Roger Federer, somehow, was the opposite. He was every bit as dominant as Woods — the numbers are even more striking. From 2003, when Federer won his first Wimbledon to 2010 when he took the Australian Open, there were 27 Grand Slam tournaments. Federer won 16 of them, more than half, and reached the final in another six. The only other tennis players to win Grand Slams in Roger’s time: Rafael Nadal, who won six, and five others who managed one each.

    But it was different somehow. There was something magnanimous about Federer’s beautiful game, something that opened up possibilities in the minds of other tennis players. Golfers would see Tiger Woods hit miracle shots out of trouble and make every important putt he looked at and they would think: NO SHOT. But Federer would hit some implausible running forehand winner or spin a drop-volley with such touch that it would not even bounce, and the other tennis players would think: I WANT TO DO THAT!

    That begins with Nadal, of course. He seemed to be just the latest in a long line of Spanish and Latin American clay-court specialists — Sergi Brugera, Gustavo Kuerten, Gaston Gaudio, Albert Costa, Juan Carlos Ferrera — who would show up at the French Open to win and then disappear like top-spinning swallows of Capistrano.

    Nadal, though, was stirred to take his game to a higher place. He has spoken eloquently about how the inspiration of Federer took him there. Nadal has won all four major championships and 14 Grand Slam tournaments in all — he has his place now in the inner circle of all-time tennis greats. His rivalry with Federer might just be the greatest in tennis history. Nadal has controlled it for the most part with shots that kick up high and attack Fed’s backhand like wasps. Still, their tennis has lifted the sport.

    Novak Djokovic was next. He had both Federer AND Nadal to contend with, something that certainly could have left him entirely discouraged. At times, he did indeed seem discouraged. Djokovic does not have quite the grace or touch of Federer nor the ferocious power of Nadal. He found his own path — foot speed, instincts, hitting balls on the rise, imposing return of serve and sheer ambition. He has now won 12 Grand Slam titles, including the career Grand Slam. He has a winning record against both Federer and Nadal. He too has a place in tennis’ inner circle.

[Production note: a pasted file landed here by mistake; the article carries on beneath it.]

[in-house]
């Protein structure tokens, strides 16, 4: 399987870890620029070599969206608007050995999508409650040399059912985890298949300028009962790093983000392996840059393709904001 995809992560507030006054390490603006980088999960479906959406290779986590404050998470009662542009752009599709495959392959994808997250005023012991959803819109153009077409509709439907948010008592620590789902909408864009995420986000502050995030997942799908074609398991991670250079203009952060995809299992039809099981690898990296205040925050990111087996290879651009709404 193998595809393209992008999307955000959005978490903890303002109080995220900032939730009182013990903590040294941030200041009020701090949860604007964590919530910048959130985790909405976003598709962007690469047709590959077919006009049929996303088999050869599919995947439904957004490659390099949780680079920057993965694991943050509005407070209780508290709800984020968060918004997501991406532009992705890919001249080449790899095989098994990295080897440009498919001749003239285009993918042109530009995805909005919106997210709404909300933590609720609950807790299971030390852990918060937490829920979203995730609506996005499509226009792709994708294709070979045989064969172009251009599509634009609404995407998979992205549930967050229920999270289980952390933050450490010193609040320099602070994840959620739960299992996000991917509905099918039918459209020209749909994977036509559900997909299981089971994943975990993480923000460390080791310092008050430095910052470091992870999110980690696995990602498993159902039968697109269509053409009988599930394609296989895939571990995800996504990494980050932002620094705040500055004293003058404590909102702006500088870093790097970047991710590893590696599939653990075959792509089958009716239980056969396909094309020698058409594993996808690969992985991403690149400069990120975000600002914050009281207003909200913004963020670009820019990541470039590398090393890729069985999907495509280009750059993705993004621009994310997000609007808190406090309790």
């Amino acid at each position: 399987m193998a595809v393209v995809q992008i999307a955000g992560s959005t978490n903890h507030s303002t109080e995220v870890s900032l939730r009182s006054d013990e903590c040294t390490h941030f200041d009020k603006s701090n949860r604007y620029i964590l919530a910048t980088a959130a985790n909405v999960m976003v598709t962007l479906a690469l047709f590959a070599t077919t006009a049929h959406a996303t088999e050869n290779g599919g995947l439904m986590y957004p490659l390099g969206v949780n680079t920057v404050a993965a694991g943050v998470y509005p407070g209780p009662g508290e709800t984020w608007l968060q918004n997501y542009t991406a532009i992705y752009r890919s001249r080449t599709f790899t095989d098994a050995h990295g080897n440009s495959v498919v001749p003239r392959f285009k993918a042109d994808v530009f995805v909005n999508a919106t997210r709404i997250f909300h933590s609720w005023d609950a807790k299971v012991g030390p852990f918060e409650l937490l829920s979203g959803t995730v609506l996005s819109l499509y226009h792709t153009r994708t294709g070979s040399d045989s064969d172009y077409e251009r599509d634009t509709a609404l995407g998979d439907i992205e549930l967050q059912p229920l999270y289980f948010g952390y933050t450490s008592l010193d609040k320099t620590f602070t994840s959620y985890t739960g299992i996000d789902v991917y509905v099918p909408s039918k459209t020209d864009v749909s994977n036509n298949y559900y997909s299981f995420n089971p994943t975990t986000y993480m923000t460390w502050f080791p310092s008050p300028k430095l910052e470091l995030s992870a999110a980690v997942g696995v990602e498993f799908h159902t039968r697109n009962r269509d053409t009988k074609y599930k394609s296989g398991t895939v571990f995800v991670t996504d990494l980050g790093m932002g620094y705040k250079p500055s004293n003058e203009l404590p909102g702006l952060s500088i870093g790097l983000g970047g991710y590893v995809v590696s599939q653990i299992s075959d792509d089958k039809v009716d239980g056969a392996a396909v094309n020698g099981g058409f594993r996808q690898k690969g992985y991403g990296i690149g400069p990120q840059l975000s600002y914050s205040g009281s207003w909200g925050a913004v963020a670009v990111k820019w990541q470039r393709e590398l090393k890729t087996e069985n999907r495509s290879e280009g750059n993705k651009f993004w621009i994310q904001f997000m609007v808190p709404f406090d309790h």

All of which brings us to Andy Murray. He has been around a long time. It is tempting to think that Murray is younger than he is, but he was born in the same month as Djokovic (Murray is actually a week older). He is less than a year younger than Nadal. He played in his first Wimbledon in 2005. He has endured more or less the ENTIRE period of Roger and Rafa and Novak’s dominance.

    He did not just endure that dominance, he was repeatedly smacked down by their dominance. The first 10 times he reached at least a Grand Slam semifinal, he was knocked out by Nadal (four times), Federer (three times) or Djokovic (two times)*. If anyone had good reason to grudgingly accept that he was born at just the wrong time, it was Murray.

    *He was also beaten once in a semi by Andy Roddick, another slap in the face — he couldn’t even be the best ANDY on the court that day.

    And Murray seemed, well, to put it delicately, just the type of person who would grudgingly accept that he was born at just the wrong time. Murray in 2008, when he was 21 years old and had not yet won a single significant tournament (no offense to the Qatar Open) nor reached the final of a Grand Slam event, wrote an autobiography called “Hitting Back.” Nobody was entirely sure WHY he wrote an autobiography at that time, but he did indeed hit back — at British tennis, at the media members who doubted him (he was refusing to even talk to the BBC at the time) and at the unfair obstacles he seemed sure that everyone was putting in his way and his way alone. He came across as a very angry young man, though nobody was entirely sure why.